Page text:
Creating a Cash Reserve
Also known as an emergency fund, your cash reserve should consist of 3-6 months of your living expenses (or more if you have variable income). Having a cash reserve is an essential piece of your financial foundation. It could help you avoid high-interest credit card debt if an unexpected expense were to come up. It's generally recommended to keep your emergency fund in a high-yield savings account so that it can earn slightly higher interest than it would at a traditional bank.
Getting Out from Under Debt
Even with relatively low-interest rates, debt can get expensive. And the less debt you have, the higher your credit rating will be. This matters when you want to move forward with goals like buying a house, but even lease rates on cars or credit cards are sensitive to your credit rating.
How can you go about minimizing debt?
1. The refinancing decision is first up. If your credit score is good and your debt-to-income ratio is below 50%, you may want to explore options, such as a lower interest rate or a shorter loan term. If you are eligible for the federal student loan repayment program, you shouldn’t refinance.
2. Set up auto-pay. Very often, you'll get a tiny discount for having autopay in place, but mostly you don't ever want to miss a payment, and autopay avoids that.
3. Bump up your payments. Adding extra money every month to your original payment schedule can help you pay down debt faster. You’ll need to contact your servicer to ensure they put extra money toward your balance and not your next monthly payment.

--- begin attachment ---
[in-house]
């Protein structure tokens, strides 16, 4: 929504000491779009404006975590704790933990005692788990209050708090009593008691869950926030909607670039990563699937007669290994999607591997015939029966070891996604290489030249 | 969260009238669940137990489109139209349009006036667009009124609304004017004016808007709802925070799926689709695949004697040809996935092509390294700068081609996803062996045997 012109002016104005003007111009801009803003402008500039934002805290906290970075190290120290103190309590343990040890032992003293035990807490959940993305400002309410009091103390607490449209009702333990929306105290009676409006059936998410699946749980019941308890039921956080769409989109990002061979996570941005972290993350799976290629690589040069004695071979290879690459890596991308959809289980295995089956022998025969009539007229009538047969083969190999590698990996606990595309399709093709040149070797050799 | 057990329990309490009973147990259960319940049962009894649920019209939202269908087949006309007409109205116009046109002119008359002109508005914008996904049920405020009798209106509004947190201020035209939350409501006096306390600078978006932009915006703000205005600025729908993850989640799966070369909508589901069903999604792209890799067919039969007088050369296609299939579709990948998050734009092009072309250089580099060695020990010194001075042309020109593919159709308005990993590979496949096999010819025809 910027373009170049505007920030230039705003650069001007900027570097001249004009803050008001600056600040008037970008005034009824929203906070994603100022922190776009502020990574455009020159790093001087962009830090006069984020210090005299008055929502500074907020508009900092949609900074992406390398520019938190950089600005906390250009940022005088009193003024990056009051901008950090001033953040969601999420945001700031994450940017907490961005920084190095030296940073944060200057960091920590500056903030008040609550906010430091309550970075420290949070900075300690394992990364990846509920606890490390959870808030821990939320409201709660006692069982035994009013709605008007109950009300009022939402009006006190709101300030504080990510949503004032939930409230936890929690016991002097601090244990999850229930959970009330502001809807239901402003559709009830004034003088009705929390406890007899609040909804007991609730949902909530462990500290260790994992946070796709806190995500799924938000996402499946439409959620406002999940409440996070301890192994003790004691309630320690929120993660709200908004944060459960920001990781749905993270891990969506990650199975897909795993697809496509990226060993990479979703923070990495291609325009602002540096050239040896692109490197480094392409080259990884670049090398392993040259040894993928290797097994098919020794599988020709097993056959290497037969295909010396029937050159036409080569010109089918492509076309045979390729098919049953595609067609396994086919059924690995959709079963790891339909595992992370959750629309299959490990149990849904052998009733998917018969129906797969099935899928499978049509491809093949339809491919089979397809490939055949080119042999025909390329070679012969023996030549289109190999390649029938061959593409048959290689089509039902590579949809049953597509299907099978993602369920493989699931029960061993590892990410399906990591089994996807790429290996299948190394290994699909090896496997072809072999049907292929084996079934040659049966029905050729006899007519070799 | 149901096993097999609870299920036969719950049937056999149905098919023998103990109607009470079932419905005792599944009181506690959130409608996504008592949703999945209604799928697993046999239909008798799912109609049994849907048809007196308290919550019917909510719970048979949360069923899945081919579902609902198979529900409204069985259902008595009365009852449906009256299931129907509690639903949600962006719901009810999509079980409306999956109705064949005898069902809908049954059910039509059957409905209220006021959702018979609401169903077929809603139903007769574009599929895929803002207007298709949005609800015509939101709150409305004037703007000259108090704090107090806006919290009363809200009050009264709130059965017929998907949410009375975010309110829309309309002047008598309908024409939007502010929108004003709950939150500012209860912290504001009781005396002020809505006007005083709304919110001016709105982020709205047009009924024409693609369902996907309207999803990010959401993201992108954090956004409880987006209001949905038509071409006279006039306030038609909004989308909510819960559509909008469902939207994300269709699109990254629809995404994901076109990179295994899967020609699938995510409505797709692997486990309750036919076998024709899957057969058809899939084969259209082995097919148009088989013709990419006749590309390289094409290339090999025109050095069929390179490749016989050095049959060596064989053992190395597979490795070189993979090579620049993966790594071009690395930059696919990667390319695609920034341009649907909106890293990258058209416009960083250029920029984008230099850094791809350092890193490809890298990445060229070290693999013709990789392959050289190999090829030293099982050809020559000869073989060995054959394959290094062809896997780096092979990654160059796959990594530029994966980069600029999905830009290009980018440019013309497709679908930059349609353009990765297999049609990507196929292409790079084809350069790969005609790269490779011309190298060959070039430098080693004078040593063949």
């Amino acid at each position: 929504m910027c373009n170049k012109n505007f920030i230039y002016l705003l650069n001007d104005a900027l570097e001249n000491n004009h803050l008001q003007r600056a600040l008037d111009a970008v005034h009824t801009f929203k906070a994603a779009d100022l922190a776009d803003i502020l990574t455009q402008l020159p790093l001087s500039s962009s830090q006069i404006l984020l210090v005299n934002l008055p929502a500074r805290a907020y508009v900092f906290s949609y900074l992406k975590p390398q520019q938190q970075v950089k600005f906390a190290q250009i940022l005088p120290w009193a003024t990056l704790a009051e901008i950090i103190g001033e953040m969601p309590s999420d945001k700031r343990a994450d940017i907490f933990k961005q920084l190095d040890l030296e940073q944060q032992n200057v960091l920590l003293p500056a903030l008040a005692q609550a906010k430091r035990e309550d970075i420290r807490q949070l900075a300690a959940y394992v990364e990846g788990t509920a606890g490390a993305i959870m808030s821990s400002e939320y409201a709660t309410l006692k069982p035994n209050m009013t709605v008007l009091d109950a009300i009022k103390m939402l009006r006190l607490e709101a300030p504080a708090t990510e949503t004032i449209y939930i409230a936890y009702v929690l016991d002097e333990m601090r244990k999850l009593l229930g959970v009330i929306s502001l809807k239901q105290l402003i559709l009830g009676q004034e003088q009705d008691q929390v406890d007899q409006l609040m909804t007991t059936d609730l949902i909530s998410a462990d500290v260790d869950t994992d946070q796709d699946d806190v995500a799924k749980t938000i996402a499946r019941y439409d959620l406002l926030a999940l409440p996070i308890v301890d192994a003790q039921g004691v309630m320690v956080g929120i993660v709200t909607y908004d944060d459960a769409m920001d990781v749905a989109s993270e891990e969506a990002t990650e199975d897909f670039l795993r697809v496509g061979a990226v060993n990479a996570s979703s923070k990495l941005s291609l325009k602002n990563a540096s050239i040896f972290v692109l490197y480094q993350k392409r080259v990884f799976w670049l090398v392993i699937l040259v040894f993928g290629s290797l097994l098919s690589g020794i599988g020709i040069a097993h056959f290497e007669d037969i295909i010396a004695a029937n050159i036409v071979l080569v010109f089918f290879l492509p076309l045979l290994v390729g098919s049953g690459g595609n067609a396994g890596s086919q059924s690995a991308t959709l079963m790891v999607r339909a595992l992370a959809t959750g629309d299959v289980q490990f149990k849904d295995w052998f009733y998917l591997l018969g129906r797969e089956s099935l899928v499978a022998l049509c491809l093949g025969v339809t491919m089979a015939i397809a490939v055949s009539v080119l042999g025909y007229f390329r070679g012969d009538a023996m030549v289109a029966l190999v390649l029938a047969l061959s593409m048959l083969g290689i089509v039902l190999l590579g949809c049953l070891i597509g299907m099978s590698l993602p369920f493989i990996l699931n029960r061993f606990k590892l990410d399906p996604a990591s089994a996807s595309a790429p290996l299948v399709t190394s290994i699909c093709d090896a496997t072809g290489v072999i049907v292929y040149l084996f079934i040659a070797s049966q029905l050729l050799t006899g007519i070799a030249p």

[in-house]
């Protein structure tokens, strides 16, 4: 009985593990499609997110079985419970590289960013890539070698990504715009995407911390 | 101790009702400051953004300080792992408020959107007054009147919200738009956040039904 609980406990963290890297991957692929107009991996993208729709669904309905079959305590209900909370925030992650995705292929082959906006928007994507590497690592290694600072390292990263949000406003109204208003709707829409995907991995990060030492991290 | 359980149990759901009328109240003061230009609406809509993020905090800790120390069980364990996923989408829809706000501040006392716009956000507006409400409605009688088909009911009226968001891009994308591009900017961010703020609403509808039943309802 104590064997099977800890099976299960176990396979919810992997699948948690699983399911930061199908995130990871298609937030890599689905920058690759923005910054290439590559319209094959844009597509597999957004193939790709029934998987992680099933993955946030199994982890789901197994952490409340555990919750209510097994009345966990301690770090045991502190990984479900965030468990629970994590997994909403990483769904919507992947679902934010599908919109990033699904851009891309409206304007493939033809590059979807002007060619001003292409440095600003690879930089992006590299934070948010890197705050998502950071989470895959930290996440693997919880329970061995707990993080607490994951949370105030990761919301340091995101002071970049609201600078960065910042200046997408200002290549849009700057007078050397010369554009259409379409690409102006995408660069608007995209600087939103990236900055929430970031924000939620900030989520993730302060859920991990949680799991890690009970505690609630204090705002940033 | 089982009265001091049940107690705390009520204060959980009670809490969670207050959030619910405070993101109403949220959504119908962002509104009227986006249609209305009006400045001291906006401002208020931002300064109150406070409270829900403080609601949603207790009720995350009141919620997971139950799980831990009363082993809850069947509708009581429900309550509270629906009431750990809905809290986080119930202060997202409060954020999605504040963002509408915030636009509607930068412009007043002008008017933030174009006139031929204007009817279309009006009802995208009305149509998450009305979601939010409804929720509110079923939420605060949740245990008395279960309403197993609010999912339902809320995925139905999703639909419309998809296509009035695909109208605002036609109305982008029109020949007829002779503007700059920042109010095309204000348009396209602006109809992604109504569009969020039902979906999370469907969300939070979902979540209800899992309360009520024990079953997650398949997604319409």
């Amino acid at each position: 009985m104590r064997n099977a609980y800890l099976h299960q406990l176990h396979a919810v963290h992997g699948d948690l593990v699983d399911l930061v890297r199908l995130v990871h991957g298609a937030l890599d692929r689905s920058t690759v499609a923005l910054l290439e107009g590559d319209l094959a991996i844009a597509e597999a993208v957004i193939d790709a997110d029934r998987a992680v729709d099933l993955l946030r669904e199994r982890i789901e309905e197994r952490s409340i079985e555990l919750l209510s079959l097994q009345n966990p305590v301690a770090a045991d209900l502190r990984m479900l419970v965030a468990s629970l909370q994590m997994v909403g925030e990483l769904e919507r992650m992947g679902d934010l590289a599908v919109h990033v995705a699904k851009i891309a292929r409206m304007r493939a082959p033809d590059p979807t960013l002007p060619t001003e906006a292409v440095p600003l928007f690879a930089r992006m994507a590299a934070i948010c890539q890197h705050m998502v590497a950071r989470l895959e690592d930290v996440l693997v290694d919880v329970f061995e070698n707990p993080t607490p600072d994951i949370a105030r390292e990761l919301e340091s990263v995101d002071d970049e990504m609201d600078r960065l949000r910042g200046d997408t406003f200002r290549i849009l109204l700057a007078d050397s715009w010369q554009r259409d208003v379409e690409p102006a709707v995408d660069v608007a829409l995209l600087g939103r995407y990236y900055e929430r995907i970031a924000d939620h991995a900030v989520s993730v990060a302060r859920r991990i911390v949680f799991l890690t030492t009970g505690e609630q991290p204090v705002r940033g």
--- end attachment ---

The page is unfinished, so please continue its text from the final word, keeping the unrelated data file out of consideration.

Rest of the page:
If you have credit card debt, you’ll want to pay that off as quickly as possible, so prioritize that in your cash flow planning.
Enjoy Your Money
What's the point of a financial plan if you never get to enjoy your money? Building a solid foundation around the basics and creating good habits is essential, but it's just as important to make flexibility and fun part of your plan. This portion of your money should be for things that bring you joy, whether travel, nice dinners, shopping, etc. Your overall situation will determine how much you can spend in this area, but don't forget to build it into your cash flow plan.
The goal of financial planning is two-fold: to help you enjoy your money now and to ensure that you are setting yourself up to achieve your life goals in the future. By thinking through your financial goals and values, you can then begin using tactics and strategies to align your money with those defined goals.
Money is nothing more than a tool to get you where you want to be, and a financial advisor can help you think through your options and ultimately help you make the best decisions for yourself, your family, and your money.